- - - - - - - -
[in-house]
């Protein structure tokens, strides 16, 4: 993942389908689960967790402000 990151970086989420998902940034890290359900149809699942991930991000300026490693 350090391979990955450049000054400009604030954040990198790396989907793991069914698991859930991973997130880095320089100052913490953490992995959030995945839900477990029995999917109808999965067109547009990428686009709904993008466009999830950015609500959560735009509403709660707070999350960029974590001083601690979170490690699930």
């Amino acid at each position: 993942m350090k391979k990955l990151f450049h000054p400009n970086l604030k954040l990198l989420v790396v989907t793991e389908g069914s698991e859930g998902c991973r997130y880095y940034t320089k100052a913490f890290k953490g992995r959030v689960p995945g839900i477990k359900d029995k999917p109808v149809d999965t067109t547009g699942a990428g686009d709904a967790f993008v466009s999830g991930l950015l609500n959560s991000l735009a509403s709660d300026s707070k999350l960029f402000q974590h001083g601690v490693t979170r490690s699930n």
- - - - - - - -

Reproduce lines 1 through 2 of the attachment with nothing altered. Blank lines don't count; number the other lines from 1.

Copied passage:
[in-house]
């Protein structure tokens, strides 16, 4: 993942389908689960967790402000 990151970086989420998902940034890290359900149809699942991930991000300026490693 350090391979990955450049000054400009604030954040990198790396989907793991069914698991859930991973997130880095320089100052913490953490992995959030995945839900477990029995999917109808999965067109547009990428686009709904993008466009999830950015609500959560735009509403709660707070999350960029974590001083601690979170490690699930």